Sonal Zaveri, PhD, is an international advisor to Child to Child and to the feminist evaluators’ network. Based in India, she is an independent consultant and evaluator, founder member and secretary of the Community of Evaluators South Asia. She writes, trains and presents on issues of rights, participation, and gender and on the use of utilisation-focused evaluation, feminist evaluation and participatory, empowerment, and transformative approaches. Her sector expertise is varied – in early childhood development, school health, inclusive and participatory education, HIV, sexual and reproductive health, life skills, child safeguarding and social protection. Sonal’s work experience spans over twenty countries across Asia, East and West Africa, Asia-Pacific, Central Asia, Middle East and Eastern Europe with governmental, non-governmental organisations, INGOs, foundations, the UN and multilaterals.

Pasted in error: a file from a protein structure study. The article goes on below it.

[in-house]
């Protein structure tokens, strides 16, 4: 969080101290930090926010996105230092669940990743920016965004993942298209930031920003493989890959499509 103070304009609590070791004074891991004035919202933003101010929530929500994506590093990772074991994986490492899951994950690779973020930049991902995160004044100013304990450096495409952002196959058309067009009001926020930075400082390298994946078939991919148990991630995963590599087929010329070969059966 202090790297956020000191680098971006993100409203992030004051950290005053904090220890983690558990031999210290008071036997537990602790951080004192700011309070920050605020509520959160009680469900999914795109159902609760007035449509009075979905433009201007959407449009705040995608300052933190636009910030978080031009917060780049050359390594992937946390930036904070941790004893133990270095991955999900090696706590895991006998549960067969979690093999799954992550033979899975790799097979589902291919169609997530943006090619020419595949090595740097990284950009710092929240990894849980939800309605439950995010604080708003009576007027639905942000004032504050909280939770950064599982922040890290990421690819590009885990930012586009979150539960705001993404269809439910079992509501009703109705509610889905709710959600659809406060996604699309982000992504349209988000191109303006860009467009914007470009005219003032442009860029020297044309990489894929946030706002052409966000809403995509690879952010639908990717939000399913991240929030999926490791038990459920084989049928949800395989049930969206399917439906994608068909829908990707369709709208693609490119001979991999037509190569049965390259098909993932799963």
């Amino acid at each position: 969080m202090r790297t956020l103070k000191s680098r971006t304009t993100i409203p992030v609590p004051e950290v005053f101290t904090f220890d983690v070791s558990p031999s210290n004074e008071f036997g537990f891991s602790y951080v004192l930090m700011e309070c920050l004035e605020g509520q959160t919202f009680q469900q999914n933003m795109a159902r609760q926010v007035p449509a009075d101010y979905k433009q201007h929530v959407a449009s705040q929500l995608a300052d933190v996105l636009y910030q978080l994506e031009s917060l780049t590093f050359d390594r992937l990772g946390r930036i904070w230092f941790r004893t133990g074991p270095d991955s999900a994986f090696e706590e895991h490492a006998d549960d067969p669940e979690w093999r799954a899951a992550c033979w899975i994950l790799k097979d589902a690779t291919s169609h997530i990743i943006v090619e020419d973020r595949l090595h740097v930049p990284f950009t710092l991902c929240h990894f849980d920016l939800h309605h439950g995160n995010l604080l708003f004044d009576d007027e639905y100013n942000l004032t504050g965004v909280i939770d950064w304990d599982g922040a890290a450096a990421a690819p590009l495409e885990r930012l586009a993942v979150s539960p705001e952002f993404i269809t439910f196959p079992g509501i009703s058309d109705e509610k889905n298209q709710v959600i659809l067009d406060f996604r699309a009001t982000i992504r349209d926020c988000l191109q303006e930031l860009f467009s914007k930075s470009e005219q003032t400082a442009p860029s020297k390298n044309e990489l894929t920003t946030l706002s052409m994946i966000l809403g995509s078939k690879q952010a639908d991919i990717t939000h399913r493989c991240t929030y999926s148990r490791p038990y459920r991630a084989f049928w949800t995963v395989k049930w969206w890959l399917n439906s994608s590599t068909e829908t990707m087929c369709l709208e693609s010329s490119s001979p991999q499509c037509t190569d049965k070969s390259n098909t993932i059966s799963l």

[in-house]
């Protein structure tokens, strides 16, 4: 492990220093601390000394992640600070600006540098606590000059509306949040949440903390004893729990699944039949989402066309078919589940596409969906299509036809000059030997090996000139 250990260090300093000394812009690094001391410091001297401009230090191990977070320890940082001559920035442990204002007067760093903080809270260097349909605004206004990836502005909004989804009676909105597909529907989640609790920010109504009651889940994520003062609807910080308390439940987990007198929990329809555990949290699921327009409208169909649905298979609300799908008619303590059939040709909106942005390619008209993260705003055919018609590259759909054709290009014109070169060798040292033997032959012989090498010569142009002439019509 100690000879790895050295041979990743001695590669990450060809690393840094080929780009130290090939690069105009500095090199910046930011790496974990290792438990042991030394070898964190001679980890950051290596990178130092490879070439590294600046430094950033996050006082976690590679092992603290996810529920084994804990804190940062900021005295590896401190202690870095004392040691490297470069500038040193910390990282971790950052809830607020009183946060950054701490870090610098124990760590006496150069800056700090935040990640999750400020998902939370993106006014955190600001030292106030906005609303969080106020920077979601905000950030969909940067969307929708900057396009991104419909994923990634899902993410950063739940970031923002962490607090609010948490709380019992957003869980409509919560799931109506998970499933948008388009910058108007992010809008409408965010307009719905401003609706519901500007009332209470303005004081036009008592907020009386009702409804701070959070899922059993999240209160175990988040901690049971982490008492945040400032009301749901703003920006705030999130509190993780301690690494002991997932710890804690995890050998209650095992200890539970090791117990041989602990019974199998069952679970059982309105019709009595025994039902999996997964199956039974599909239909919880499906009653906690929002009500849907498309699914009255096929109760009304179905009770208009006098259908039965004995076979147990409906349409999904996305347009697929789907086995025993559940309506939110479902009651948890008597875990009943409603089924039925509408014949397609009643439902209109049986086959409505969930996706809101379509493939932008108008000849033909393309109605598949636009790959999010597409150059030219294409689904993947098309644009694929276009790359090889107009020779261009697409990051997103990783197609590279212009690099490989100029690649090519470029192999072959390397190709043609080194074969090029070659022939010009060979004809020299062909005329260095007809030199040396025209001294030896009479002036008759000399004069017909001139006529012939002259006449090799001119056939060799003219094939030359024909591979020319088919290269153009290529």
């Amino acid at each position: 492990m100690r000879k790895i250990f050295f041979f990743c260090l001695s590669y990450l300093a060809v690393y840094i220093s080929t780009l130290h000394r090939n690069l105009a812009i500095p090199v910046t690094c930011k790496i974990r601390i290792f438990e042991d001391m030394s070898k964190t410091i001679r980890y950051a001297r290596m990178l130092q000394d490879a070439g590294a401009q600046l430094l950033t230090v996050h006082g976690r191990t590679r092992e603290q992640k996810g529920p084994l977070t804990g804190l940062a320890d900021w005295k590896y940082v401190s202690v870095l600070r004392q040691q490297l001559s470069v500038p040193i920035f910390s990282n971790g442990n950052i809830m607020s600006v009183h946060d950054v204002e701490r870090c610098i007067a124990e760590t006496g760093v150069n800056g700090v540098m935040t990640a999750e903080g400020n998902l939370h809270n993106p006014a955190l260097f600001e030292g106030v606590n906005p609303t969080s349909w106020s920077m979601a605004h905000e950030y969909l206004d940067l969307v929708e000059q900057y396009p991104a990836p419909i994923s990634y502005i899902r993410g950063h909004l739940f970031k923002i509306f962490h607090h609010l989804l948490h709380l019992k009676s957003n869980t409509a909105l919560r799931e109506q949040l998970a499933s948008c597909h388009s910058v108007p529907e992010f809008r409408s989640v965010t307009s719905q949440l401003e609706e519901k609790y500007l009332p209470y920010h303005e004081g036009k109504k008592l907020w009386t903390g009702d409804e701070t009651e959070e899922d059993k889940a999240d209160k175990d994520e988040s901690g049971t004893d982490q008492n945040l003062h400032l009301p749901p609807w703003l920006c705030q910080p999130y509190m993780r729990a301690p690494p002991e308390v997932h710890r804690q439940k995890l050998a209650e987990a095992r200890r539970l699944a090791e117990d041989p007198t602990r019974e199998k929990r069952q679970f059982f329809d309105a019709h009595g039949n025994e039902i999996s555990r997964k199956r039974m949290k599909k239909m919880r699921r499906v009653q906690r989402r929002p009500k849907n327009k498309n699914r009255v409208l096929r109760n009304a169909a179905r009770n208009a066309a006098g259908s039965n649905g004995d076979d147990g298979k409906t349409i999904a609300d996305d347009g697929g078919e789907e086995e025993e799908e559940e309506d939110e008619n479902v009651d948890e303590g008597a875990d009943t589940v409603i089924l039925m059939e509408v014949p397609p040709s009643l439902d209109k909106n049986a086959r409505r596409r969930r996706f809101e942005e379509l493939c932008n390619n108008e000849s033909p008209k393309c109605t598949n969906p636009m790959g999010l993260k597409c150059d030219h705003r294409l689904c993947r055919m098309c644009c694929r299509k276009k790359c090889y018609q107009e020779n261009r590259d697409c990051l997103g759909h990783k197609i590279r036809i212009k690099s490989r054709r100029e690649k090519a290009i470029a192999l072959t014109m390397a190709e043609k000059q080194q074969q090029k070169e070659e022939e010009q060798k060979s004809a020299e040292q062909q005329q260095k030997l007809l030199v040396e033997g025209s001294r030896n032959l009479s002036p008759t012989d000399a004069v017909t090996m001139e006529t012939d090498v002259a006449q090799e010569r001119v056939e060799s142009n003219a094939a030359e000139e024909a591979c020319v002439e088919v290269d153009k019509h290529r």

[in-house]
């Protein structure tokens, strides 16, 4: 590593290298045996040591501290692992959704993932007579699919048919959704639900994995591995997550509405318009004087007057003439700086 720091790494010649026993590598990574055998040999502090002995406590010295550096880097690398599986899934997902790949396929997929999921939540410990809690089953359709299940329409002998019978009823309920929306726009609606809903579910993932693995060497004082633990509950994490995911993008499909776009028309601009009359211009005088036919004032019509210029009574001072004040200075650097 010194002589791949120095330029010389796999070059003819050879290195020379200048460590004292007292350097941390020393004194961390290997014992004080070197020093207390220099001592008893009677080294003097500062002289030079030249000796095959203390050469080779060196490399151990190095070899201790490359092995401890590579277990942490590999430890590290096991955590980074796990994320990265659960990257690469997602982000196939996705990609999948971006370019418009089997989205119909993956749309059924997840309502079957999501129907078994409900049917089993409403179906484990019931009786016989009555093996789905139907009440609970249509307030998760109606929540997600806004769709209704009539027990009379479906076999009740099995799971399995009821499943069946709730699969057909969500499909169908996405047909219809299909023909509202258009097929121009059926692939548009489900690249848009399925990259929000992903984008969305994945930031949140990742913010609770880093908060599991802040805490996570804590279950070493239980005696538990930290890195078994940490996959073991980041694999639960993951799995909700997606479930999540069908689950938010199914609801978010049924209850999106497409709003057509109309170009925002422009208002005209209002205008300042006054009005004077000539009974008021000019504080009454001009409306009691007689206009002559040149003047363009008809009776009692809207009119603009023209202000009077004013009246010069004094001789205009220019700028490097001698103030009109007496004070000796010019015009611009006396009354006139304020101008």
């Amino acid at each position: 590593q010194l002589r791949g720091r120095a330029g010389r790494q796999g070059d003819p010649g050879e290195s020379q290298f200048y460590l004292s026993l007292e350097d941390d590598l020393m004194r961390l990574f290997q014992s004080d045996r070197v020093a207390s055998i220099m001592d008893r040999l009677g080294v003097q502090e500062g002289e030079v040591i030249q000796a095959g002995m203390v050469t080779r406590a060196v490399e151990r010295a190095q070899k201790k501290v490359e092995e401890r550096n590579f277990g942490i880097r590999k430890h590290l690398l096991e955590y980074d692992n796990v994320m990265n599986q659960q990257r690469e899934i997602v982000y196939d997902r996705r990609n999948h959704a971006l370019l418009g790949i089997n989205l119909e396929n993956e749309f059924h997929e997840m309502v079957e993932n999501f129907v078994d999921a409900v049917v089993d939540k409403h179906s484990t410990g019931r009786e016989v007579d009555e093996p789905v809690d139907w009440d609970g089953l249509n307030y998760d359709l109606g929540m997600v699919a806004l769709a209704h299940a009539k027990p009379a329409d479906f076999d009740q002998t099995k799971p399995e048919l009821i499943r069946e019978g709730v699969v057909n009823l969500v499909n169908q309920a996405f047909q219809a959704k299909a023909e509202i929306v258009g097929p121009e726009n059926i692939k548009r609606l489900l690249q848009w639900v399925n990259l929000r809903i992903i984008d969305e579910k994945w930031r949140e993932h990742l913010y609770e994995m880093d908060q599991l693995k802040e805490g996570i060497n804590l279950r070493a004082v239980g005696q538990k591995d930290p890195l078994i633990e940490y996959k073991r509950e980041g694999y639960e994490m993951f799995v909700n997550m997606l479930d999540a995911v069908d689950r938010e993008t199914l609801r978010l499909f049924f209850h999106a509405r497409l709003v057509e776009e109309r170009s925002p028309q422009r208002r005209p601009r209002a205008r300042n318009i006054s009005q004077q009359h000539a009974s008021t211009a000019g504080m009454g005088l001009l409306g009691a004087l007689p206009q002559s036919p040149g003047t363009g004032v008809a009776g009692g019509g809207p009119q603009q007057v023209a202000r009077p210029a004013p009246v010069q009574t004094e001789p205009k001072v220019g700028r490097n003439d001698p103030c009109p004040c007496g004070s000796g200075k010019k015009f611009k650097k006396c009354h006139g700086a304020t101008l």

Penny Boreham is an experienced radio producer and broadcaster and has been the series editor of ‘Pikin to Pikin Tok’, and more recently ‘Fambul Tok’. She also produced and presented an hour long BBC World service documentary about ‘Pikin to Pikin Tok’. She is an award-winning radio documentary maker and radio drama producer, working for both the BBC World Service and BBC Radio Four. For fifteen of her thirty years working in radio, Penny was a Senior Producer at the BBC World Service. Penny is passionate about using radio and audio to empower children to share ideas and speak their mind. As a result of this, she launched her own charity ‘SoundAffects’ to enable children to connect cross-culturally, and share their ideas and dialogue about their deepest concerns. She has worked extensively for the Open University, creating podcasts with academics in order to enable them to talk accessibly, but still subtly, about their research. Penny is also experienced as a trainer, mentoring younger radio journalists.